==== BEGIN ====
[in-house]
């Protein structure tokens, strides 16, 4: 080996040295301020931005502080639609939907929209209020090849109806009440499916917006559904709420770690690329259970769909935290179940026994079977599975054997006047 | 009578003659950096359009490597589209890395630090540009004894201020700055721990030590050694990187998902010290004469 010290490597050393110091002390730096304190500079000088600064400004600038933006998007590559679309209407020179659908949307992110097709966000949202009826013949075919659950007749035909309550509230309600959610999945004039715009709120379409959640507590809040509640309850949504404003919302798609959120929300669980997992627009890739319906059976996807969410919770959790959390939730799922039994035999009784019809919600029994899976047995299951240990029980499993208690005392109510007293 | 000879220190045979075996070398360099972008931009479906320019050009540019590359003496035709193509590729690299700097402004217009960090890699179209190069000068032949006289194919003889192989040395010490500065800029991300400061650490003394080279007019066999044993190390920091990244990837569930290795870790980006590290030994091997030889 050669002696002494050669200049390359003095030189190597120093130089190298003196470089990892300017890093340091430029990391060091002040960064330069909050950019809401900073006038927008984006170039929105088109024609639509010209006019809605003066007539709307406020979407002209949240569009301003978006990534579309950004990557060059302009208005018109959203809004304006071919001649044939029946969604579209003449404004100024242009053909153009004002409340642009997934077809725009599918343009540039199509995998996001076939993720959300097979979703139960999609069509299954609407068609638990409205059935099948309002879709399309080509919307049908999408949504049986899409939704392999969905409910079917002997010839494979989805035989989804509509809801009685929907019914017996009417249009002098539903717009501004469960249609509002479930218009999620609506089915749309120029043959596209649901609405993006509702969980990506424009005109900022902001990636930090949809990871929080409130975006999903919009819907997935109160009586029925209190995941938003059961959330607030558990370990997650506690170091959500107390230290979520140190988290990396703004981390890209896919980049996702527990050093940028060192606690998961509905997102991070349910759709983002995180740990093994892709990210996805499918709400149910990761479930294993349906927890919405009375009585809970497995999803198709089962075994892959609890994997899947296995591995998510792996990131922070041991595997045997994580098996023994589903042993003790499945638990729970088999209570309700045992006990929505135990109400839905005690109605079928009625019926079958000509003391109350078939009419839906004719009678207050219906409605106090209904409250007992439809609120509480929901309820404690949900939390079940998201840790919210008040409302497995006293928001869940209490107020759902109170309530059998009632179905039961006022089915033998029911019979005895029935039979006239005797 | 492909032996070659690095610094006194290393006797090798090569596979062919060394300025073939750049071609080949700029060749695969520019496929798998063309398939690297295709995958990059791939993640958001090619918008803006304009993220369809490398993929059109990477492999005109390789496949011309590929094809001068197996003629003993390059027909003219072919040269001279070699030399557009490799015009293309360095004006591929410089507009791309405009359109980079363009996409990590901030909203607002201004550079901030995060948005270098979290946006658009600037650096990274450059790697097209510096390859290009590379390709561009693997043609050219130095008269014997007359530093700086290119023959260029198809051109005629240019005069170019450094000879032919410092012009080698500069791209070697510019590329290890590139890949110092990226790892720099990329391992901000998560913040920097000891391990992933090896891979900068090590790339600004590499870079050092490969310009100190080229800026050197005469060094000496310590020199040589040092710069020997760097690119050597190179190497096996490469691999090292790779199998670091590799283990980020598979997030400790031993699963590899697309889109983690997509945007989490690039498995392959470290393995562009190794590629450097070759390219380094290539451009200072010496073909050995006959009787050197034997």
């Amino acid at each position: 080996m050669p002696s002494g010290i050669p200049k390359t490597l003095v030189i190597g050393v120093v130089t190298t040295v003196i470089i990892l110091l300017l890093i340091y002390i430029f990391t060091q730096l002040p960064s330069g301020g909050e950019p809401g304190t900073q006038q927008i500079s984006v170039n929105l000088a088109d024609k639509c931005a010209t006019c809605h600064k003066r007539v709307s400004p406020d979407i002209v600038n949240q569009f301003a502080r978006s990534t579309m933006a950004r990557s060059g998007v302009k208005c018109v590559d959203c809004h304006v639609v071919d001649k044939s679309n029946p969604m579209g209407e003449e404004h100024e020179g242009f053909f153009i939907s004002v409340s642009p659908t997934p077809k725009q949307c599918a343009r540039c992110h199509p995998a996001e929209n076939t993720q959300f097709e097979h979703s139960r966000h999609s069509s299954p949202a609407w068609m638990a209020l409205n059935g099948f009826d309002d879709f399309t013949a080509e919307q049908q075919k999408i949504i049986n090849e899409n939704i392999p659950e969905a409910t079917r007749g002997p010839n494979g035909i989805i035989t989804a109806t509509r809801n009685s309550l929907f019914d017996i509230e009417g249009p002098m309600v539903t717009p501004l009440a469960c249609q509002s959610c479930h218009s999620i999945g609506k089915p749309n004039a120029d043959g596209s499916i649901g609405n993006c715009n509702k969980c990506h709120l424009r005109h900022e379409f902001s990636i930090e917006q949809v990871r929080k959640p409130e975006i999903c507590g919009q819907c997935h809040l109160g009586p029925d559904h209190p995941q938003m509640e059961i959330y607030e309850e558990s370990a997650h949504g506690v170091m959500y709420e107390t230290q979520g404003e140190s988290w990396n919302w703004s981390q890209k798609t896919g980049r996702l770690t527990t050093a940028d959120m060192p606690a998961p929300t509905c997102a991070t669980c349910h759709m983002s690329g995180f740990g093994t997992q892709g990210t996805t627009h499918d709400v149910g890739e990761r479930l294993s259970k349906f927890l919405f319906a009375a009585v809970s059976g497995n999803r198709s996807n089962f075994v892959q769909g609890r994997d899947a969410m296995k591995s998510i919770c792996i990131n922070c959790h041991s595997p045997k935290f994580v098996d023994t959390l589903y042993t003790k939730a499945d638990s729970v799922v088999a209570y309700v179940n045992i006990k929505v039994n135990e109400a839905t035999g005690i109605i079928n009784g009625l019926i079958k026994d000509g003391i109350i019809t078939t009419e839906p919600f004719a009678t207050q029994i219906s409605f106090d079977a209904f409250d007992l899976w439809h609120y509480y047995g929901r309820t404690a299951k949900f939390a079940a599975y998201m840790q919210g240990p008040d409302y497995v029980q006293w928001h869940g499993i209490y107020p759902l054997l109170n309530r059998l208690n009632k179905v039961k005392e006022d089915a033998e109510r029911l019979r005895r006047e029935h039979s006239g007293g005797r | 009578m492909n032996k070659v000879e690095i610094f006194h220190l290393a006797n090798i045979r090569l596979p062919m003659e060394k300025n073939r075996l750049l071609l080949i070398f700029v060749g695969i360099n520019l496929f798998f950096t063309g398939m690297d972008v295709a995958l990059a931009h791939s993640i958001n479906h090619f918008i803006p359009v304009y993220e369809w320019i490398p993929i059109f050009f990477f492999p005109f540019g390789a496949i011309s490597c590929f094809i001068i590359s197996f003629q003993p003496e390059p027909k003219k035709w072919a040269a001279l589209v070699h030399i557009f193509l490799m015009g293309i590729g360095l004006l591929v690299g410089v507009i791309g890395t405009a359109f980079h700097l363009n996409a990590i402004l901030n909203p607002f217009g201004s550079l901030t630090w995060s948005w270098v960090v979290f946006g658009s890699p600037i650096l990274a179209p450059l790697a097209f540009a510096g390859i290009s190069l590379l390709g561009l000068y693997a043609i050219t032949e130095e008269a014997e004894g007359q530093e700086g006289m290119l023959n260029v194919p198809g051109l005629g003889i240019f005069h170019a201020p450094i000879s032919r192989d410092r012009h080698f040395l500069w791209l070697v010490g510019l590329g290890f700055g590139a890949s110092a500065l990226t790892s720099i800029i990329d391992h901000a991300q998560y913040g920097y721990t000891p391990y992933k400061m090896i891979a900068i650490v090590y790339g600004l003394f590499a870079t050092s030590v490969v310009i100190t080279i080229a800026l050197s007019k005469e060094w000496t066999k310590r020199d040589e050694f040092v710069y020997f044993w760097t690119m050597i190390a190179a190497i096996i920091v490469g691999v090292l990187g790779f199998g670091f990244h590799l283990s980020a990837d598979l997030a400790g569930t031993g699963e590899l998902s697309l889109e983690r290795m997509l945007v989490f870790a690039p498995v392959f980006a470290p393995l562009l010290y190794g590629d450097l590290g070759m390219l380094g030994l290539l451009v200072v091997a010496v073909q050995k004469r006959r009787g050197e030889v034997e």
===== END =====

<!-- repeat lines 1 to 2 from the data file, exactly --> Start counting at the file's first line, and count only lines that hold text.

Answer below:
[in-house]
């Protein structure tokens, strides 16, 4: 080996040295301020931005502080639609939907929209209020090849109806009440499916917006559904709420770690690329259970769909935290179940026994079977599975054997006047 | 009578003659950096359009490597589209890395630090540009004894201020700055721990030590050694990187998902010290004469 010290490597050393110091002390730096304190500079000088600064400004600038933006998007590559679309209407020179659908949307992110097709966000949202009826013949075919659950007749035909309550509230309600959610999945004039715009709120379409959640507590809040509640309850949504404003919302798609959120929300669980997992627009890739319906059976996807969410919770959790959390939730799922039994035999009784019809919600029994899976047995299951240990029980499993208690005392109510007293 | 000879220190045979075996070398360099972008931009479906320019050009540019590359003496035709193509590729690299700097402004217009960090890699179209190069000068032949006289194919003889192989040395010490500065800029991300400061650490003394080279007019066999044993190390920091990244990837569930290795870790980006590290030994091997030889 050669002696002494050669200049390359003095030189190597120093130089190298003196470089990892300017890093340091430029990391060091002040960064330069909050950019809401900073006038927008984006170039929105088109024609639509010209006019809605003066007539709307406020979407002209949240569009301003978006990534579309950004990557060059302009208005018109959203809004304006071919001649044939029946969604579209003449404004100024242009053909153009004002409340642009997934077809725009599918343009540039199509995998996001076939993720959300097979979703139960999609069509299954609407068609638990409205059935099948309002879709399309080509919307049908999408949504049986899409939704392999969905409910079917002997010839494979989805035989989804509509809801009685929907019914017996009417249009002098539903717009501004469960249609509002479930218009999620609506089915749309120029043959596209649901609405993006509702969980990506424009005109900022902001990636930090949809990871929080409130975006999903919009819907997935109160009586029925209190995941938003059961959330607030558990370990997650506690170091959500107390230290979520140190988290990396703004981390890209896919980049996702527990050093940028060192606690998961509905997102991070349910759709983002995180740990093994892709990210996805499918709400149910990761479930294993349906927890919405009375009585809970497995999803198709089962075994892959609890994997899947296995591995998510792996990131922070041991595997045997994580098996023994589903042993003790499945638990729970088999209570309700045992006990929505135990109400839905005690109605079928009625019926079958000509003391109350078939009419839906004719009678207050219906409605106090209904409250007992439809609120509480929901309820404690949900939390079940998201840790919210008040409302497995006293928001869940209490107020759902109170309530059998009632179905039961006022089915033998029911019979005895029935039979006239005797 | 492909032996070659690095610094006194290393006797090798090569596979062919060394300025073939750049071609080949700029060749695969520019496929798998063309398939690297295709995958990059791939993640958001090619918008803006304009993220369809490398993929059109990477492999005109390789496949011309590929094809001068197996003629003993390059027909003219072919040269001279070699030399557009490799015009293309360095004006591929410089507009791309405009359109980079363009996409990590901030909203607002201004550079901030995060948005270098979290946006658009600037650096990274450059790697097209510096390859290009590379390709561009693997043609050219130095008269014997007359530093700086290119023959260029198809051109005629240019005069170019450094000879032919410092012009080698500069791209070697510019590329290890590139890949110092990226790892720099990329391992901000998560913040920097000891391990992933090896891979900068090590790339600004590499870079050092490969310009100190080229800026050197005469060094000496310590020199040589040092710069020997760097690119050597190179190497096996490469691999090292790779199998670091590799283990980020598979997030400790031993699963590899697309889109983690997509945007989490690039498995392959470290393995562009190794590629450097070759390219380094290539451009200072010496073909050995006959009787050197034997």